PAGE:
Although satisfactory results may be obtained with the above described arrangement, its use is restricted to those instances where large expenses can be readily justified, such as in cases when special results are to be achieved for special events. However, for general use this type of arrangement is out of the question due to the large expense involved in loudspeakers and in connection channels.

With these defects of the prior art in mind, it is a main object of this invention to provide a stereophonic or multiple channel system which provides a reproduction having natural qualities and which may be accomplished in a substantially simpler and less expensive manner than the prior art systems.

Another object of this invention is to provide a multiple channel reproduction system wherein the unrecorded refiected sounds from the walls of the studio are simulated during reproduction.

A further object of this invention is to provide a multiple channel reproduction system which achieves a surprising etfect during reproduction in that the reproduced sound seems to emanate from points which are beyond the base line connecting the two loudspeakers, and there is an effective extension in size of the apparent sound source.

A still further object of this invention is to provide a multiple channel system wherein natural sounding reproduction may be provided even when single channel, rather than multiple channel, signals are used.

Yet a further object of this invention is to provide a system of the type described wherein the stereophonic effect is adjustable by means of simple adjustable members in the sound reproducing system.

These objects and others ancillary thereto are accomplished according to preferred embodiments of the invention, wherein a system for sound recording and/ or sound reproduction is provided with two reproduction channels. In each of the channels, the separate signal portions active therein, which substantially correspond to the sound arriving from the sound source to a sound pickup or a receiver, have added thereto a signal portion derived from the other of the channels which is made effective in the one channel with a time delay.

In a practical embodiment of a system according to the present invention, a pair of crossing or crossover connections of the first order are provided. A first connection is made from the left channel to the right channel, and another one from the right channel to the left channel, and in each connection a delay member is provided. This delay member may be, for example, an electrical network, .a simulated electrical network, or a network for transmitting mechanical or acoustic vibrations using appropriate electro-mechanical transducers.

In a preferred embodiment, each of the crossover connections of the first order is provided with the following elements in the corresponding transmission sequence: a member for adjusting the amplification or damping, which is substantially frequency independent within the operating frequency range; and, preferably, a filter having a variable transmission curve disposed within this range; and subsequently, in the direction of transmission, a unidirectional transmitting member, for example, an amplifier.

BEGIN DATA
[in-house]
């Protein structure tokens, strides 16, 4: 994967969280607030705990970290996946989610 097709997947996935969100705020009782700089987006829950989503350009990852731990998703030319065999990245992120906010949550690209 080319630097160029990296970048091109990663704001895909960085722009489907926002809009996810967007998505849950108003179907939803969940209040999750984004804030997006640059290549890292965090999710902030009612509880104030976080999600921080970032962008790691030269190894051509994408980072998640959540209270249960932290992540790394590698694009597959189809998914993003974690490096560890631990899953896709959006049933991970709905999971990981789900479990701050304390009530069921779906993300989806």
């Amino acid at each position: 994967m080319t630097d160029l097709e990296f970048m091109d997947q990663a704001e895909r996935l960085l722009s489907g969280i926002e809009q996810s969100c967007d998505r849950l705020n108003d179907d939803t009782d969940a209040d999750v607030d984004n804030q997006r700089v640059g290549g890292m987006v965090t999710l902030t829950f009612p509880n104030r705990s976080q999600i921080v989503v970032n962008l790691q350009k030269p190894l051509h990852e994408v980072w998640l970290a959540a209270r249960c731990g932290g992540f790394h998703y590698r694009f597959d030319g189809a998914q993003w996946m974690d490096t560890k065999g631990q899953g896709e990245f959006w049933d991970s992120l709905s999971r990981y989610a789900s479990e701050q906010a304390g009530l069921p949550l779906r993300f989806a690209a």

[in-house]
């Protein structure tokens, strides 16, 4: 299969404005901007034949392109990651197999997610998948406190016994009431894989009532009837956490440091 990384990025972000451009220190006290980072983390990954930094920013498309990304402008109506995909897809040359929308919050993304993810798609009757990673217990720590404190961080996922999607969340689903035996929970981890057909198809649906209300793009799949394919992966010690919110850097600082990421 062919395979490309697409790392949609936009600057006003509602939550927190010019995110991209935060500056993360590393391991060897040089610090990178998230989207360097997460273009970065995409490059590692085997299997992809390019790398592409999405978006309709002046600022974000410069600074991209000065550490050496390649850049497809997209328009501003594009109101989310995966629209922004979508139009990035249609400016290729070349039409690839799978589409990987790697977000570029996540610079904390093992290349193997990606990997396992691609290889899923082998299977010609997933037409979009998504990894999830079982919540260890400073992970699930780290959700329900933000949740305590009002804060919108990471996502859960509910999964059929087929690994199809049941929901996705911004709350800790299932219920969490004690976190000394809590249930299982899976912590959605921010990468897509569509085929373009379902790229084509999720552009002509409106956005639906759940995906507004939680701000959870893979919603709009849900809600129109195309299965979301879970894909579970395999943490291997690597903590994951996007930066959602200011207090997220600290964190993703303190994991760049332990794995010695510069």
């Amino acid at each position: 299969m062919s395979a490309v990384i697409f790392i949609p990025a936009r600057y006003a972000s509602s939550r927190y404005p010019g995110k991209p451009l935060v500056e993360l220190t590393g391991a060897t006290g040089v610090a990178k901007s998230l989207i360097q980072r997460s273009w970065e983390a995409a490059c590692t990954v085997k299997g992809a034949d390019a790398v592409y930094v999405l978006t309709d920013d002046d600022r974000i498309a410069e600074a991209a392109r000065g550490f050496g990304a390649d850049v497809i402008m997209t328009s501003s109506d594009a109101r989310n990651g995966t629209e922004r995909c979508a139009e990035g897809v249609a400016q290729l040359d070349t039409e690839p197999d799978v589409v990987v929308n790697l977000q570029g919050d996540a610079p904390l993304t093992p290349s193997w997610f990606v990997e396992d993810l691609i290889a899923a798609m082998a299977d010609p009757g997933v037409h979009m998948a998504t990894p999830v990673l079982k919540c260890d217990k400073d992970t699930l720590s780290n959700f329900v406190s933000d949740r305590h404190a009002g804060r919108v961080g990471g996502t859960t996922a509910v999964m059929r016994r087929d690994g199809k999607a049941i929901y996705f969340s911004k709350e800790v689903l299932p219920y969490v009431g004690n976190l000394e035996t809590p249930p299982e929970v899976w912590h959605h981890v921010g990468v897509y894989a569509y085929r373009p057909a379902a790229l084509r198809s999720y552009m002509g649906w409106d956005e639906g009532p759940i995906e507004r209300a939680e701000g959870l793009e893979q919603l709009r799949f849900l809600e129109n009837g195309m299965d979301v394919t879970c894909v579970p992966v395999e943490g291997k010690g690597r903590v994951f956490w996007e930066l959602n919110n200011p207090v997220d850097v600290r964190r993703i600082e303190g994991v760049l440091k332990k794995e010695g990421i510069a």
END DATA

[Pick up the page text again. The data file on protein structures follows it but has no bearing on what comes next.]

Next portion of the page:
In accordance with this invention, further structure may be provided for subjecting the delayed signal derived from one channel to a further delay, and feeding this signal portion back to the channel from which it originated. In this type of arrangement, a crossover 3 connection or transmission line of the second order will be provided at one branching point of each of the crossover connections or transmission lines of the first order at the input of the uni-directional transmitting member. Each crossover connection of the second order is then connected back to that channel from which the corresponding transmission line of the first order is fed.

Further crossover connections of higher orders may be connected from the branching point mentioned above of a crossover connection of a lower order to the channel from which the last-mentioned connection is fed. The crossover connections of higher order are similar to the connections of the first order in that each contains: a member for adjusting amplification or damping, which is substantially frequency independent within the working frequency range; and, preferably, a filter having a variable transmission curve disposed within this range; and subsequent to it in the direction of transmission, a uni-directional transmitting member, such as an amplifier.

In the crossover connection of the highest order, for example, the third order, echo simulating members may be provided instead of signal delaying members. This type of member for artificially generating an echo is already known in this art. It may be designed of purely electrical elements, or may also be used with the addition of mechanical or acoustical transmission members, the latter including electro-mechanical transducers.